Sunday, July 12, 2009

#ala2009 #ExLibrisALA Liveblogging the bX Panel

My notes on "bX: Users Who Looked at This Article Also Looked At...", Sunday, July 12, 10:30-12:00PM at ALA Annual in Chicago aren't exactly liveblogging - the Hilton doesn't have free wifi. But here they are, for anyone who was interested in the session and couldn't make it.

Oren Beit-Arie, Ex Libris
Robert Gerrity, Boston College
Nettie Lagace, Ex Libris

OBA: bX is new, launched just a few weeks ago. Web as web of users, sharing opinions and navigation aids like tags. Their selections and preferences help other users in e-commerce - why not in academic space? Two ways this happens: explicit user contributions, like reviews, ratings, and tagging, as in a social OPAC; and in implicit contributions, in captured user data.

Examples of implicit contributions: UKSG Usage Factors project, Project MESUR funded by Mellon. This started 2 years ago at Los Alamos to look at a range of measures of scholarly impact.

Evaluation of scholarship is based on print paradigms - authorship and citation. (Is that necessarily print based?) The alternative is usage based. (But this isn't peer review; it allows non-experts to have a say.)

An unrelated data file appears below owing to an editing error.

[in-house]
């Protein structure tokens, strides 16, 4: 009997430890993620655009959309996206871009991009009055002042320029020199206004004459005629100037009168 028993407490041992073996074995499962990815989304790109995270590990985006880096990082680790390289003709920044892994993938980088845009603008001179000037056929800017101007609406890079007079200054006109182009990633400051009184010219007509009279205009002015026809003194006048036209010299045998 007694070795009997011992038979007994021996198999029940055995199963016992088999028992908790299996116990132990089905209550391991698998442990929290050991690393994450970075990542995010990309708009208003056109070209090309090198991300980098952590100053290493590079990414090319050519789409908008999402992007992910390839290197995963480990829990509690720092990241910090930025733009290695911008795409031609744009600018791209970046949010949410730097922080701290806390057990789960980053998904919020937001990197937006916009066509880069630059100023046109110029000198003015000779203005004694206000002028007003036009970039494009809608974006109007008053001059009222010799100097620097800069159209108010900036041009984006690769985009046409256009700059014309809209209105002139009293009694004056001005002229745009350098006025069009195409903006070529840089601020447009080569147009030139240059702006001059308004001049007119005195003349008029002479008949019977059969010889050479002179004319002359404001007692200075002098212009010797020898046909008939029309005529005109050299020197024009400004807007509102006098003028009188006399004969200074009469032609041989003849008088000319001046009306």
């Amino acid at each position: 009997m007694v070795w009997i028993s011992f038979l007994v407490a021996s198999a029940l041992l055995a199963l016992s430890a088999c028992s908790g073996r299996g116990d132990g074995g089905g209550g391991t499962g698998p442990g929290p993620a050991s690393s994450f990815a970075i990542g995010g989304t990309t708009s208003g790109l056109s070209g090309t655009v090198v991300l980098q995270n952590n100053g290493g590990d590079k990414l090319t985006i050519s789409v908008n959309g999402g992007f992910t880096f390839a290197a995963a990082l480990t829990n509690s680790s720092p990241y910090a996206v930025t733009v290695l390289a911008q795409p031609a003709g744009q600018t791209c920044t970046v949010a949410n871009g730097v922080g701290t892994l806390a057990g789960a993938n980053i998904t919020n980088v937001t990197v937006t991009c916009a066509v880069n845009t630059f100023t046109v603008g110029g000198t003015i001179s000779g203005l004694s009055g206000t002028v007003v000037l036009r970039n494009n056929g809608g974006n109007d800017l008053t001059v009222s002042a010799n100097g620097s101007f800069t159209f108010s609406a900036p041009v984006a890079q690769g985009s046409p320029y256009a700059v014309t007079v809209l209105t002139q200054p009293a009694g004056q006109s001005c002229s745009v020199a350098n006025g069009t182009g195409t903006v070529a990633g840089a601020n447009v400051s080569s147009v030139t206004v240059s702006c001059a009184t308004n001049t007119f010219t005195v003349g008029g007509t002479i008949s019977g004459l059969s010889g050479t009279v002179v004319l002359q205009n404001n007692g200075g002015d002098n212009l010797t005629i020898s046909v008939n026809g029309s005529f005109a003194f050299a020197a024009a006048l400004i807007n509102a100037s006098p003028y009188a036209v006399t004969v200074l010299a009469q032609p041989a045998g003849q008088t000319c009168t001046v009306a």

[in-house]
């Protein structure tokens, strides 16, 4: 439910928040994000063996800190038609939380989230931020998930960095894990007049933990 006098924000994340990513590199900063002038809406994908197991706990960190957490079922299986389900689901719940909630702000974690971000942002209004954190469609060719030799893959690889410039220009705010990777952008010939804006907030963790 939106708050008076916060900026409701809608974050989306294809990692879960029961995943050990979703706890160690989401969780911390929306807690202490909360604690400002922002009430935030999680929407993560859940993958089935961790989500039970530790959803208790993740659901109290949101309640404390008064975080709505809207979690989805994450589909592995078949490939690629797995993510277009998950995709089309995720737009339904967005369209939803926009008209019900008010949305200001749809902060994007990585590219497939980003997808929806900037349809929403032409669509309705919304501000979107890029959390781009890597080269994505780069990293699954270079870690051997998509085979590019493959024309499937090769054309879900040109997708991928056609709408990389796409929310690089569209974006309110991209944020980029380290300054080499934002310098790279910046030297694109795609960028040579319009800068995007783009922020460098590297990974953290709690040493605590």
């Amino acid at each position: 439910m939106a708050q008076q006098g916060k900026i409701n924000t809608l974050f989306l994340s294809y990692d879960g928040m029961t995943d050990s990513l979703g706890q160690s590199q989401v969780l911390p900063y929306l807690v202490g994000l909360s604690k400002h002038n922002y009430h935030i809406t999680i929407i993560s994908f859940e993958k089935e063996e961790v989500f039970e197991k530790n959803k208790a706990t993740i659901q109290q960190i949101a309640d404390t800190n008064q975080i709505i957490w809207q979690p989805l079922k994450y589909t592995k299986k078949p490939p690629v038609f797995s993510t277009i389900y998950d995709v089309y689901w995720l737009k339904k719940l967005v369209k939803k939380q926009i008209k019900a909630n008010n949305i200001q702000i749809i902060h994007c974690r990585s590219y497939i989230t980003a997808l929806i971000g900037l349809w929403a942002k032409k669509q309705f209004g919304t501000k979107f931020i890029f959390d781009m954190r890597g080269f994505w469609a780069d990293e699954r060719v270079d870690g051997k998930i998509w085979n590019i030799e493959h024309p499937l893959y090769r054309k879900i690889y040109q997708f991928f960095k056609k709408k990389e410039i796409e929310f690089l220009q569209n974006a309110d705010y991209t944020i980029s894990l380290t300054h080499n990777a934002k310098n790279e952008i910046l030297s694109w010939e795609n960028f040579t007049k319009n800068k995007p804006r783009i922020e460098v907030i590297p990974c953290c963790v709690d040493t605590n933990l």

Recommender systems - Wikipedia definition - information filtering system to present information likely of interest to a user

This is needed for scholarly research because of information overload - users need to find relevant information. Particularly for researchers in areas new to them, or in interdisciplinary research (good point).

Other recommenders: BibTip, in BC OPAC; LibraryThing

bX focuses on the core unit of articles, across the distributed academic publishing universe, and structural analysis of use patterns, not just popularity. Derives from research by Bollen and Van de Sompel, partnered with extensive global list of universities.

bX is built on OpenURL. Harvests usage logs from link resolvers (SFX) to build very large aggregations to mine. There are about 3000 link resolvers in the world, about 1800 of which are SFX. All major information providers participate in OpenURL.

Example: user puts keywords in EBSCO database, clicks SFX button to choose article. In next window, in addition to full-text links and OPAC link, gets links to additional articles. Would get identical results if they started from Scopus. (Is that really an advantage? Don't different users prefer different databases? I think of undergrads using EBSCO and faculty using Scopus. Wouldn't originating database be a source of information on user preference?)

Results can be returned as XML, RSS, etc. and be embedded in other portals, etc.

Article relationships are created by observing users' choices within a given session. This is aggregated across all users across many SFX layers.

More types of services to follow: trend analysis for collection development, comparison of citation patterns and usage patterns, Map of Knowledge from Mesur.